Pregnancy is not contraindicated in transplant women, but it should be planned with an obstetrician and nephrologist. Ideally, the patient should not become pregnant 1-2 years after transplantation and should have normal blood pressure and kidney function. The maternal risks include hypertension, preeclampsia, thrombotic microangiopathy, graft dysfunction, gestational diabetes, and infection. The main fetal risks include prematurity, low birth weight, and abortion, particularly in patients with poor graft function. Renin–angiotensin system inhibitors and some immunosuppressive agents, such as mycophenolate, bortezomib, and cyclophosphamide, are teratogenic and should not be prescribed to pregnant women. If these recommendations are respected, pregnancy can be considered a safe option in kidney transplant women.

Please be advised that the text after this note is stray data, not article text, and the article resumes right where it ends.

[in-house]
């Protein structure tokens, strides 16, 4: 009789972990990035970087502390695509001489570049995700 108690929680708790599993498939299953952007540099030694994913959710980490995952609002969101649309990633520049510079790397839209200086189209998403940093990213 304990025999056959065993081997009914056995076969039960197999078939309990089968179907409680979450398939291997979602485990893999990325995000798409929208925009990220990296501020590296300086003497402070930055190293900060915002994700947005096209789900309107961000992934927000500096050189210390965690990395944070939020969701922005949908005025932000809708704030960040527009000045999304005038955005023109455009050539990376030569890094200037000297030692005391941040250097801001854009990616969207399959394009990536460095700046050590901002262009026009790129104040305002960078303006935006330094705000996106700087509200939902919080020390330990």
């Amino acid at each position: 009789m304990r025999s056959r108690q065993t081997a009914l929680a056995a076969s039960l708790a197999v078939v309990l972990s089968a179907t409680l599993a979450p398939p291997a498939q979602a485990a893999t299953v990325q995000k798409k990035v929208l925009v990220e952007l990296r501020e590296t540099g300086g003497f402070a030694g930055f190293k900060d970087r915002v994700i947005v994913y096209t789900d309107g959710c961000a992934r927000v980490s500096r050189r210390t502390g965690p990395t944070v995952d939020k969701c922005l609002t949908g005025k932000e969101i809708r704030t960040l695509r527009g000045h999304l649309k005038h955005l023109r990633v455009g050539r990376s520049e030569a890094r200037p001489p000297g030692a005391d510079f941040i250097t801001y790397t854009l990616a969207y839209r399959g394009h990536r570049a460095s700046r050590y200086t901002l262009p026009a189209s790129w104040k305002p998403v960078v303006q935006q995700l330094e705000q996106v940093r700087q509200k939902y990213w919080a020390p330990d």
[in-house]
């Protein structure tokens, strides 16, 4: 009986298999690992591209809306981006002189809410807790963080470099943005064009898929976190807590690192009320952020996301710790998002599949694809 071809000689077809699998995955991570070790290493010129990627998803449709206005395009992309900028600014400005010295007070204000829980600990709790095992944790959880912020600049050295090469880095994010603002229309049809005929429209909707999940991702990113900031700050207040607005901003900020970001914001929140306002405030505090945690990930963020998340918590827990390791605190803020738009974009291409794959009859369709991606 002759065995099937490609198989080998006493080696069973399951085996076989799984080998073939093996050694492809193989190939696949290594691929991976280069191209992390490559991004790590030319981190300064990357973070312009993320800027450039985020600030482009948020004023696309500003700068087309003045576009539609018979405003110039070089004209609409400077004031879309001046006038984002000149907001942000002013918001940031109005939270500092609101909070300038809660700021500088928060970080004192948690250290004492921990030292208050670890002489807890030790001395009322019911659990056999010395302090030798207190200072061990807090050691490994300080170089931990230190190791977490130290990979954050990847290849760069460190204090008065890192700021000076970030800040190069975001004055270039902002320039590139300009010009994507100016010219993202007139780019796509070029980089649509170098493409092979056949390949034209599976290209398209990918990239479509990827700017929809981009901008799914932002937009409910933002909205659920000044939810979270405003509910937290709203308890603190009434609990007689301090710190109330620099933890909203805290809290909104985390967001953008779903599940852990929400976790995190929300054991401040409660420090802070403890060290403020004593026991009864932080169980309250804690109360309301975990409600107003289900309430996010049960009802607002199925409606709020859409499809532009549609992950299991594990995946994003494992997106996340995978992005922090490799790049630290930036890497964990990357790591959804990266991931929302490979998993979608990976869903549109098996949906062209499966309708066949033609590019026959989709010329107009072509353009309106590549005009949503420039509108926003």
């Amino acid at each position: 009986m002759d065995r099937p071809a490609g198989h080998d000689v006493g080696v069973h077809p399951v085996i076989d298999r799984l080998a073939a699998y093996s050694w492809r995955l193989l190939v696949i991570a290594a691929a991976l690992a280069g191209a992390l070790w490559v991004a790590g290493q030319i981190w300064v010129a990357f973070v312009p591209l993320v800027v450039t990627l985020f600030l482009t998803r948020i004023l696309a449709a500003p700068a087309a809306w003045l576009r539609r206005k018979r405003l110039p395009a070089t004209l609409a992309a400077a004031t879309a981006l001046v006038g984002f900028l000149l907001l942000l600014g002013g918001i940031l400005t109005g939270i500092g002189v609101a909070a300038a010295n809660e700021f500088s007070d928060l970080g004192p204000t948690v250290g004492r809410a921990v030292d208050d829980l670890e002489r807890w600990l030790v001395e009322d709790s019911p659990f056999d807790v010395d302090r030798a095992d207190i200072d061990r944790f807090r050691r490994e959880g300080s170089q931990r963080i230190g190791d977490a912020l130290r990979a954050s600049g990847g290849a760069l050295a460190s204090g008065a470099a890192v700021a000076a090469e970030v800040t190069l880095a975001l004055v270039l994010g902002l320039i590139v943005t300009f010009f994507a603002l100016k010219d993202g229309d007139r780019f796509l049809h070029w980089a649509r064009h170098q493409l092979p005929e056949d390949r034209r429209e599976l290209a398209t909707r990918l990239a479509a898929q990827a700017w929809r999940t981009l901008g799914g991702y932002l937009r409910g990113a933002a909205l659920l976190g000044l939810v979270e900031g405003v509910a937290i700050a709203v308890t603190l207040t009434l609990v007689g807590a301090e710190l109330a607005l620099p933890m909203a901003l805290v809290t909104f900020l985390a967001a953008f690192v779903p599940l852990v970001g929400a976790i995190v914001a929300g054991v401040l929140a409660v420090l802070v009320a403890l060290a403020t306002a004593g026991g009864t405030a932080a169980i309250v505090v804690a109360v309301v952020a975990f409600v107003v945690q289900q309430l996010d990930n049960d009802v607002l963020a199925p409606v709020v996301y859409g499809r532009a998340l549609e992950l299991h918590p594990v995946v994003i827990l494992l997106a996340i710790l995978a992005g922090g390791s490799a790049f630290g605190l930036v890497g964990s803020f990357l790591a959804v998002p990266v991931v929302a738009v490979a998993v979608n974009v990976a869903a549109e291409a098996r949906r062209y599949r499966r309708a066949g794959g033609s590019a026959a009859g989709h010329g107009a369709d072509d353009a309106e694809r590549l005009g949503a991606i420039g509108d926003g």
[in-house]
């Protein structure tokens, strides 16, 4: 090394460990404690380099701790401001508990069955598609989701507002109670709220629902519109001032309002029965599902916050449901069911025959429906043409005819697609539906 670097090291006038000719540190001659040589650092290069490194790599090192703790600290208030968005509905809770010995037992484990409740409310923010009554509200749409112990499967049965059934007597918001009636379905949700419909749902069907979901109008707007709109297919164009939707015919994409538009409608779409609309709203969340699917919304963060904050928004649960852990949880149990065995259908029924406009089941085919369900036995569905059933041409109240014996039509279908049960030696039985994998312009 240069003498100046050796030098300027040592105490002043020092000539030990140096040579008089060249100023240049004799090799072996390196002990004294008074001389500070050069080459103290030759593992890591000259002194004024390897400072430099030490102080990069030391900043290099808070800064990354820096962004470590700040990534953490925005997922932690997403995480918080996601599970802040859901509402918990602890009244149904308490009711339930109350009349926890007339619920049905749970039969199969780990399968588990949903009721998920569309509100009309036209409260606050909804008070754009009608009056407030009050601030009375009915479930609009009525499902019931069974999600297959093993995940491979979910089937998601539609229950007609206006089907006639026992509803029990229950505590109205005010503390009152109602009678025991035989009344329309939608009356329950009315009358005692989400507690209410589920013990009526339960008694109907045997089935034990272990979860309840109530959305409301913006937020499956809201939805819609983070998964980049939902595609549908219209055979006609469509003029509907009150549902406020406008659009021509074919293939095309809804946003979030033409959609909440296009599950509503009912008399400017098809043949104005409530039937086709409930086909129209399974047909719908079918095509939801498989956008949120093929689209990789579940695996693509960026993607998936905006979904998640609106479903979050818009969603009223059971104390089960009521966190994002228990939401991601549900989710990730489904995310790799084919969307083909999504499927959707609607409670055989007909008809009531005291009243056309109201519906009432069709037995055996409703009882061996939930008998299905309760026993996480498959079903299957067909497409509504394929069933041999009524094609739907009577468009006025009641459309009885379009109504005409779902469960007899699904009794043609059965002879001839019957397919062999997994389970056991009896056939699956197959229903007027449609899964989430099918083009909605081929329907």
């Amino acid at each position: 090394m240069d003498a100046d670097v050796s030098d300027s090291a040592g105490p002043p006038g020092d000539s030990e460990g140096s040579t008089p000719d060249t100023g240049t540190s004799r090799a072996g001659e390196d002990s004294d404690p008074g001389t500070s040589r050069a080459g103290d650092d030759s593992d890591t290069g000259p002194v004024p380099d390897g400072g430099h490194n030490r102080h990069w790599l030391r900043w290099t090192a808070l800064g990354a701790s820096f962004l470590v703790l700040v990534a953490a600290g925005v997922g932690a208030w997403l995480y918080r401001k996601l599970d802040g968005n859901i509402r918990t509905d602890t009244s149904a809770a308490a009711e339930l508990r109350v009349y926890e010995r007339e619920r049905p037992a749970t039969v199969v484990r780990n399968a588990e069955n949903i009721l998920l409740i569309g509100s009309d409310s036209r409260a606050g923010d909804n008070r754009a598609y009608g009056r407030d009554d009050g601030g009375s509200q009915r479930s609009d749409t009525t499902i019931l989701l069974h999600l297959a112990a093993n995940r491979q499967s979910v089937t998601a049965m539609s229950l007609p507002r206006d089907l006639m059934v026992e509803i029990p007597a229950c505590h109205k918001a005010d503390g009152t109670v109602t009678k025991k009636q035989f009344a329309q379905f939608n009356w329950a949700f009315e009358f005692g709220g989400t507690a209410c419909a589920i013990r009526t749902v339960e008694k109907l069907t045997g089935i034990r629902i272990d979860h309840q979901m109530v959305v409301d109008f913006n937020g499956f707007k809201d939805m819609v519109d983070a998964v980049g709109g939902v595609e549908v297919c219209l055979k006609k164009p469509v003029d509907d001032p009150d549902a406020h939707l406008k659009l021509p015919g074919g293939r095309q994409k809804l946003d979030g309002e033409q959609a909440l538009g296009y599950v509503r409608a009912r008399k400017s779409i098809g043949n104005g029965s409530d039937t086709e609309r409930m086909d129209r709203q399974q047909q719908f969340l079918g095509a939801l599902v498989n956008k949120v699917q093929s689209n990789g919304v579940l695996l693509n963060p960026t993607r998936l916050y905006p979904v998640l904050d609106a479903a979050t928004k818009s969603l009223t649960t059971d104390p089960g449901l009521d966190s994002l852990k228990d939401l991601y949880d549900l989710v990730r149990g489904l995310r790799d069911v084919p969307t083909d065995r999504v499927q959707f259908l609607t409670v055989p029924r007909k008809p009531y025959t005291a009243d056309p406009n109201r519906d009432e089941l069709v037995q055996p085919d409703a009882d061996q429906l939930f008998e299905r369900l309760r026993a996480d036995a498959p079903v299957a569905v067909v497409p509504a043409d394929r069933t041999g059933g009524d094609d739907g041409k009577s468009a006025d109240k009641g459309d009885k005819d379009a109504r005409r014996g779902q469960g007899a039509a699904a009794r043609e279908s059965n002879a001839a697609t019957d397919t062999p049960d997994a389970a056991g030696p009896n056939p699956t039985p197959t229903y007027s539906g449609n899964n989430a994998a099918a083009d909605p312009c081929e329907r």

This entry is adapted from the peer-reviewed paper 10.3390/jpm11100956